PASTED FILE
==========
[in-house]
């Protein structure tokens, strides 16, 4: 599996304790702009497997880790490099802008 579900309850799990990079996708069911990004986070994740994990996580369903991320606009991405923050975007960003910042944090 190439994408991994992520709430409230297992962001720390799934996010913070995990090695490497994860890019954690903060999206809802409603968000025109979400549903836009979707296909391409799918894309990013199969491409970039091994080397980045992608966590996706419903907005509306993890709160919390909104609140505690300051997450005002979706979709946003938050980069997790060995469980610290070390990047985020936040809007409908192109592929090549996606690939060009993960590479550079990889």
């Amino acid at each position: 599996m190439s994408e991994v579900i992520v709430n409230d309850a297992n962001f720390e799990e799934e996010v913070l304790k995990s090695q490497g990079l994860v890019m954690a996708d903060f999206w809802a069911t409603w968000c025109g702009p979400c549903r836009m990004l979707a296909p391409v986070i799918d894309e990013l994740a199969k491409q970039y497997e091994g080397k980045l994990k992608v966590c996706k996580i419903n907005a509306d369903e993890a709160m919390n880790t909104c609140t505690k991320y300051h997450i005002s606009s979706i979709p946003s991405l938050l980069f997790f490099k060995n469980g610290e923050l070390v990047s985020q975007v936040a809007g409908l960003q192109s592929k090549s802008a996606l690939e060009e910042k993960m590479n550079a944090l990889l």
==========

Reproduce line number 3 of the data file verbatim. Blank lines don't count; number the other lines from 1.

């Amino acid at each position: 599996m190439s994408e991994v579900i992520v709430n409230d309850a297992n962001f720390e799990e799934e996010v913070l304790k995990s090695q490497g990079l994860v890019m954690a996708d903060f999206w809802a069911t409603w968000c025109g702009p979400c549903r836009m990004l979707a296909p391409v986070i799918d894309e990013l994740a199969k491409q970039y497997e091994g080397k980045l994990k992608v966590c996706k996580i419903n907005a509306d369903e993890a709160m919390n880790t909104c609140t505690k991320y300051h997450i005002s606009s979706i979709p946003s991405l938050l980069f997790f490099k060995n469980g610290e923050l070390v990047s985020q975007v936040a809007g409908l960003q192109s592929k090549s802008a996606l690939e060009e910042k993960m590479n550079a944090l990889l």